Talking Story

windmills

Tilting at windmills is exhausting.

I should know. For the last few years I’ve been waving my sword at giants, huffing and puffing like the Big Bad Wolf, certain in the rightness of my cause. There is no drug or drink as heady as righteous indignation, for when you are certain that you are right, that you are the only person who can see the truth through the fog that surrounds everyone else, anger pours out like honey, a thick amber goo that seeps into the cracks of everything it touches and sticks and sticks and sticks.

It’s comforting to wallow in how the world should be, to bemoan the state of things, to think that if people would just shut-up and do it my way, they’d see the light. Honestly, the world would be a much better place if everyone just did what I thought they should.

When it’s put like that, it’s much easier to see the pride and arrogance for what it is. In my case, I think I had to run out of steam before I could finally stop and stand there, panting and wiping the sweat off my brow, suddenly realizing that those giants were really windmills. Not only was it impossible to defeat them, defeating them was really not the point.

Huh.

I’m not going to go into long explanations about my particular windmills—at least not here in a blog post. I will say that a leaky jar of honey can spill over from one area to another until everything is a sticky mess. I worked up a full-head of steam of righteous indignation that finally got me so mired in despair that no progress in any direction was possible—the very opposite of what I was so desperately pushing for.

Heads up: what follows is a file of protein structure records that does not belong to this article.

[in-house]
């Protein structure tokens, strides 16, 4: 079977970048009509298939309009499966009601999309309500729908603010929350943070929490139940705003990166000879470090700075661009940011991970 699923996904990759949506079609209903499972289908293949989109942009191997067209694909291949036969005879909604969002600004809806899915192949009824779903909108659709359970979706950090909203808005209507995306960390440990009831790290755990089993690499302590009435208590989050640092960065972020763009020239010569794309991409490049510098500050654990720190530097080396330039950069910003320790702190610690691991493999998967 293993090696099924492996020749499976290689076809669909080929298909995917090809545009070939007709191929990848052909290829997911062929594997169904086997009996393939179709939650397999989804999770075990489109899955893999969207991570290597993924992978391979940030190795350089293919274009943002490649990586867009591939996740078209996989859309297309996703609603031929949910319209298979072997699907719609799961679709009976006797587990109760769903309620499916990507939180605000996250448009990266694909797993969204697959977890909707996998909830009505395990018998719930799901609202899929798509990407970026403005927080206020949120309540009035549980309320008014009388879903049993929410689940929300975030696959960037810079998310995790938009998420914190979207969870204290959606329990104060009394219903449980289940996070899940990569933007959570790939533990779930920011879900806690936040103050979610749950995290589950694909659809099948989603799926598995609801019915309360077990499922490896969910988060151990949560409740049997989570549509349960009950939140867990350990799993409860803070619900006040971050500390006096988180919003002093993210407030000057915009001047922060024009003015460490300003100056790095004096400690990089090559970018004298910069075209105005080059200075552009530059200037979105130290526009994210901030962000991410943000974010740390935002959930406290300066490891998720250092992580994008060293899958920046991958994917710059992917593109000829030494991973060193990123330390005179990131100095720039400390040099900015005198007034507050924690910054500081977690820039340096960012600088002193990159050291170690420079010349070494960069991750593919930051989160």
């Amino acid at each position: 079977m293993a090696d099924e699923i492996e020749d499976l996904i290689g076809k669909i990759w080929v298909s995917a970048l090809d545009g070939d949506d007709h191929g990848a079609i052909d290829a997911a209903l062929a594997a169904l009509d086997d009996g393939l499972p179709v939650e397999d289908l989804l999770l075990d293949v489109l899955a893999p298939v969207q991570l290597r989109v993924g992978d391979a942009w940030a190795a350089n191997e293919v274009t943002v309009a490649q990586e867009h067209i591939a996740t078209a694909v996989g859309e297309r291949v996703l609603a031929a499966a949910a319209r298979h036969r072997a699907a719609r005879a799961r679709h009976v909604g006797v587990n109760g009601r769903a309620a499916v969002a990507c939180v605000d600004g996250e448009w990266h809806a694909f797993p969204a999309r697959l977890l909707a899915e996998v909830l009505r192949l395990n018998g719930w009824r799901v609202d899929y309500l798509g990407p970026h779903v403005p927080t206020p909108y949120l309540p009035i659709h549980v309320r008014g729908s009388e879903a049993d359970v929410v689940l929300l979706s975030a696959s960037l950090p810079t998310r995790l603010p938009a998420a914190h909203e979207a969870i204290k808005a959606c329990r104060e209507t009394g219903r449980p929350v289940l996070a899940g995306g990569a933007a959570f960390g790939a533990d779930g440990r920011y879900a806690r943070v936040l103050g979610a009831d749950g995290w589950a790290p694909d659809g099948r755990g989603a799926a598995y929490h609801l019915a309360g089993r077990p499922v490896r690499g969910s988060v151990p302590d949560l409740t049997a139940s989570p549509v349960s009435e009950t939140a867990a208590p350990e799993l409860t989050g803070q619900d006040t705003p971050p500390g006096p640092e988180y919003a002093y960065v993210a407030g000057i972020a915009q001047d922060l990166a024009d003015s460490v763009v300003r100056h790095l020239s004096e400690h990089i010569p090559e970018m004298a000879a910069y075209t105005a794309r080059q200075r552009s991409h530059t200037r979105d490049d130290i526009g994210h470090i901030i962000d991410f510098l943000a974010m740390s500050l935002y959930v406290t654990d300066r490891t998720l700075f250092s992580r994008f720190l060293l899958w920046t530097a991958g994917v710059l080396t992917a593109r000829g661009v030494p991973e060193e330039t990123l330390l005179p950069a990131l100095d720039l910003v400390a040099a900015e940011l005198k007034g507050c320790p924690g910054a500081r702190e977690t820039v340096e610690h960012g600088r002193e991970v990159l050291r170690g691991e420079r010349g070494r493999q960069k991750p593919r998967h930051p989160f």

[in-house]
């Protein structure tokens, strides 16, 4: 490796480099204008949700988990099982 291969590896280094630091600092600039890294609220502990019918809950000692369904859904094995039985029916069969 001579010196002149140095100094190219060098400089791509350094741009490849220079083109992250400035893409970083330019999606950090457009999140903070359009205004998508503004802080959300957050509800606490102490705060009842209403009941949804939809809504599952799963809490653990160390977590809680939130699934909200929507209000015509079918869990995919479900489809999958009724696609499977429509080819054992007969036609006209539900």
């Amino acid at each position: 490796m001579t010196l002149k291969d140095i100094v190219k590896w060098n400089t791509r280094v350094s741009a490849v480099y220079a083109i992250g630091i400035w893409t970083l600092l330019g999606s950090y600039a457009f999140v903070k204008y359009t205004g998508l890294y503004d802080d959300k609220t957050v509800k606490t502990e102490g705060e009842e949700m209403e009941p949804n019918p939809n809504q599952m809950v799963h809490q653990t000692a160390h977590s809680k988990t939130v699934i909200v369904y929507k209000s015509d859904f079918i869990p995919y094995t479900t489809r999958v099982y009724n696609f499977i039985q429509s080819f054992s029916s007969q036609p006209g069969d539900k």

A hard truth about life is that there are some things we cannot change. Rather than weeping and wailing, gnashing our teeth at the injustices, and demanding that the world accommodate us, I think we need to step back. You can’t stop the ocean waves, but you can figure out how to avoid rolling up the beach spitting sand.

Again.

There’s a freedom that comes from ending the pursuit of control over the uncontrollable. It allows you to take the reins over what is in your power even if it’s only your own reactions.

When you stop fighting the waves or tilting at windmills, you give yourself the power and permission to surf.

Didn’t think of that didja, Don Quixote?

 

 

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